“Diversity” Minister Ahmed Hussen has given the militantly anti-free speech Canadian Anti-Hate Network $268,400 to produce a book for schools to fight hate. The book is sloppy and contains not a word about radical Islam. “Hate” has a specific meaning in the Criminal Code. Virtually none of the groups or views they smear as “hate” has ever been charged let alone found guilty under the law. “Hate”  really means views or opinions the Canadian Anti-Hate Network hates. Those include the Red Ensign and Donald Trump.

“It is outrageous Ahmed Hussen who was welcomed as a refugee  would so repay Canadians by funding this bigotted attack on free speech,” said CAFE Director Paul Fromm.  The booklet lists opinions the Canadian Anti-Hate Network finds unacceptable and urges teachers and students to try to suppress them. For instance, Gay Pride, Black Pride, Latino Pride are all good, but Euro-Pride of White Pride are “hate” and to be banished from schools

“Listing the Red Ensign  as a “hate” symbol, the flag Canadian soldiers fought under in two world wars —  this included my parents who both served under this flag —  is an insult to Canadian history,” Mr. Fromm added/
“We will  demand:

1. That the grant be rescinded

2. That the booklet be withdrawn and not distributed to educators

3. That the minister apologize for the smear against the Red Ensign that was our country’s flag.  Whether this smear was made out of ignorance or malice toward Old Stock Canadians, HOW DARE HE?’ Mr. Fromm concluded

The crest on Hussen’s sign (the crest of Canada) is the SAME crest on the Red Ensign he and the anti-free speech Canadian Anti-Hate Network say is a “hate symbol”.

Thanks to Raychyl Whyte for Her Fifth Annual St. Patrick’s Day Walk to Raise Funds for CAFE

Thanks to Raychyl Whyte for Her Fifth Annual St. Patrick’s Day Walk to Raise Funds for CAFE

CAFE activist Raychyl Whyte has been a regular for the past 16 years in the 43 km. annual St. Patrick’s Day Walk from Toronto City Hall to Oakville.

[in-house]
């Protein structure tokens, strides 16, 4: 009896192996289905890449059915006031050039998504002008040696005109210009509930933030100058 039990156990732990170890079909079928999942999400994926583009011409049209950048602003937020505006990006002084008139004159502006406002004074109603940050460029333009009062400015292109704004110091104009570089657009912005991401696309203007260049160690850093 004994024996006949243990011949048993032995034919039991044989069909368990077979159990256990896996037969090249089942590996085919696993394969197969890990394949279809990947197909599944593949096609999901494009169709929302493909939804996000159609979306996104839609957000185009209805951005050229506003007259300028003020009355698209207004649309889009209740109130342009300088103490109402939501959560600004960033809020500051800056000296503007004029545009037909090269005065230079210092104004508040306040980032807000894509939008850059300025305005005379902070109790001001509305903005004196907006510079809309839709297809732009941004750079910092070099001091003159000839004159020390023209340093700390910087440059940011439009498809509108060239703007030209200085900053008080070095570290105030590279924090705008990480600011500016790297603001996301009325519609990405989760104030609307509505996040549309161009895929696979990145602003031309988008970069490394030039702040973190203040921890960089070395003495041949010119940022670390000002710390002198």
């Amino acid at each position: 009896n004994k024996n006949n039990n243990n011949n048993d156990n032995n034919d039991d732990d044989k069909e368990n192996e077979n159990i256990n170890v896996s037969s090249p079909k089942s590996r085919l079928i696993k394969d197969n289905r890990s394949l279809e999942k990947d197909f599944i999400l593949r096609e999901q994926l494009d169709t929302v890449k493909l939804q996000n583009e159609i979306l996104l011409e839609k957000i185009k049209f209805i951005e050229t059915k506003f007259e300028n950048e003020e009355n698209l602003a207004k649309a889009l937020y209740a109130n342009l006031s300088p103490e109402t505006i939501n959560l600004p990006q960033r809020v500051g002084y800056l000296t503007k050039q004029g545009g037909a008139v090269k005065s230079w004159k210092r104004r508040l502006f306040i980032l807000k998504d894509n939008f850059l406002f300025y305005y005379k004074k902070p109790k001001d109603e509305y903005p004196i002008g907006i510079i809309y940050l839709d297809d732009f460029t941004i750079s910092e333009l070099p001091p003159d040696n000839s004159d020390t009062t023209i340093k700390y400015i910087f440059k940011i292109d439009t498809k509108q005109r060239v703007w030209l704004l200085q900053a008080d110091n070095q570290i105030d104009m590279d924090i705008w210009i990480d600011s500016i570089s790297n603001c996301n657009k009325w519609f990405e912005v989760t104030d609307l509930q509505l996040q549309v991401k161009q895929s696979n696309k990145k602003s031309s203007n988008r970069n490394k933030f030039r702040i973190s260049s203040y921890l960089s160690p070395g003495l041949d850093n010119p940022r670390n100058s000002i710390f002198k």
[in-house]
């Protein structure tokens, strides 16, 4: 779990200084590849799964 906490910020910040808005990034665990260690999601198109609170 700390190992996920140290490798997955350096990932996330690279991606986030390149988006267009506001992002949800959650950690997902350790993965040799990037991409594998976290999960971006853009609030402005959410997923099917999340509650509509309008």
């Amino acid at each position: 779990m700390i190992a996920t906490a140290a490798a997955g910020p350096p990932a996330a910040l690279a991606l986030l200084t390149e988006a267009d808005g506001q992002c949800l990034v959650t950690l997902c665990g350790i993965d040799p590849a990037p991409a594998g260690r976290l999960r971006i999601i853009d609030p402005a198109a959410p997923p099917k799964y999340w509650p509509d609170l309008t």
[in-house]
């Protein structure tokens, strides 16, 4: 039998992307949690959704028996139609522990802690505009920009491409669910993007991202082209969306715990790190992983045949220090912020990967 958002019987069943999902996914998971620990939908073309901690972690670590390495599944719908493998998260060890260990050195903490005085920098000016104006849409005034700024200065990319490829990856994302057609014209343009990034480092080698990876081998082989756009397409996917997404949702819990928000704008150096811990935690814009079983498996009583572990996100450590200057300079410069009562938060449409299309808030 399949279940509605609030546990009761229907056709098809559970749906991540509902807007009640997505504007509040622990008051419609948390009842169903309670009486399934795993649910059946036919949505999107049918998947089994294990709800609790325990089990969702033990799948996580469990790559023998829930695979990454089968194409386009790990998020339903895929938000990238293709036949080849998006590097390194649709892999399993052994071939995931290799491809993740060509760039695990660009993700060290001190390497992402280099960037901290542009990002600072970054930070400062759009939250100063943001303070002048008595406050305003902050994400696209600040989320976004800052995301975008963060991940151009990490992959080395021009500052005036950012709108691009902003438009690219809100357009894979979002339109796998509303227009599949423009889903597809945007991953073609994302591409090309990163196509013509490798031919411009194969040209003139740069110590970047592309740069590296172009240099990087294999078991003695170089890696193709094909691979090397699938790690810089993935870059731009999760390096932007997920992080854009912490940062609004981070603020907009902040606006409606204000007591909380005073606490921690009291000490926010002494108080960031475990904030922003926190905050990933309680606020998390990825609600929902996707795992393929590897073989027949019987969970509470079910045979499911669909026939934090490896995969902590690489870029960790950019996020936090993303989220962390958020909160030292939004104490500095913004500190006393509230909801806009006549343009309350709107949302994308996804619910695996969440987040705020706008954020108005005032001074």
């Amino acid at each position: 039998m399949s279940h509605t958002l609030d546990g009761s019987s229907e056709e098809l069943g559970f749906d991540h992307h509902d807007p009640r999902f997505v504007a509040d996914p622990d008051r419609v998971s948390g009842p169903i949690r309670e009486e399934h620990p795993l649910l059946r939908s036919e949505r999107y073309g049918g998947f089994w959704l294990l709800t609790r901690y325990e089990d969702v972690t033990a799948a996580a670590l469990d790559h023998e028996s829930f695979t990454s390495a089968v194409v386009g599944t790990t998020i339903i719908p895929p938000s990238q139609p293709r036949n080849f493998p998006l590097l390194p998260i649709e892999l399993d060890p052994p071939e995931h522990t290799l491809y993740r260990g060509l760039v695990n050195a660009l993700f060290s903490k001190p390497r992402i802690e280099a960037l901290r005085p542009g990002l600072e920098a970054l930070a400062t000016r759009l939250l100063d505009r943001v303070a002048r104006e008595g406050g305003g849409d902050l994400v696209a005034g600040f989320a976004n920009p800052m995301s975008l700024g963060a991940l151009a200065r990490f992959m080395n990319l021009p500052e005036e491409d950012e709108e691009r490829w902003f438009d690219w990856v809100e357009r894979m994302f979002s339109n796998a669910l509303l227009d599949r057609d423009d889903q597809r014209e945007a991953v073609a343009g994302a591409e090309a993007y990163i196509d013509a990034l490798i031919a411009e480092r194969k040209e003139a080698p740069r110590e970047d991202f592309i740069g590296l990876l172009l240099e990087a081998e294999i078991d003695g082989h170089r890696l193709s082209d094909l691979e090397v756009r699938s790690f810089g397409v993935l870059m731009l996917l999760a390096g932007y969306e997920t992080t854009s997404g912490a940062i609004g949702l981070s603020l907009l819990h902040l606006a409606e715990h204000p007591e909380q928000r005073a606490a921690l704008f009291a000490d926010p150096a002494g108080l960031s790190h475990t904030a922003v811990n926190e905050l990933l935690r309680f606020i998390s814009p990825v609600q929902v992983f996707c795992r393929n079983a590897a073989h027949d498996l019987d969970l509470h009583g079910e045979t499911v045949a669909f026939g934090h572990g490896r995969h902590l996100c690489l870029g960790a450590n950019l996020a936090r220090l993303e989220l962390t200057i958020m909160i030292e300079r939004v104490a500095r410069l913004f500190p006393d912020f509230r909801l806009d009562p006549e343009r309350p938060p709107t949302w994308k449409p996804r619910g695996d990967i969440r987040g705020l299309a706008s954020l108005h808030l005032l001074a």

For the past five years, she’s dedicated her walk to CAFE as a fundraiser.

You can still donate.

Mail your cheque to:


P.O. Box 332,

Rexdale, ON.,

M9W 5L3


In the info line mention, “RAYCHYL’S WALK”.

Thanks for your support!



On February 3, former political prisoner and editor of the satirical tabloid YOUR WARD NEWS Dr. James Sears was arrested at gunpoint in the parking lot having just seen his parole officer for his regular visit. He is charged with “breach of probation”, but has not yet (as of February 12) received the particulars or the paperwork. He will have a hearing by telephone on February 17.

As part of our mission to support freedom of speech and the victims of tyrannical censorship laws, the Canadian Association for Free Expression (CAFE)  held a protest outside the Toronto South Detention Centre located at 160 Horner Ave, Toronto, ON M8Z 0C2,  Sunday afternoon, February 13. Whew, it was cold.

The website of the poisonous taxpayer-funded Canadian Anti-Hate Network suggests that the issue may be comments he made in jest about Teresa Tam in his talk after CAFE gave him the George Orwell Free Speech award soon after he got out of jail. We have a strong suspicion we know which liberty-hating individual in Ottawa made the complaint.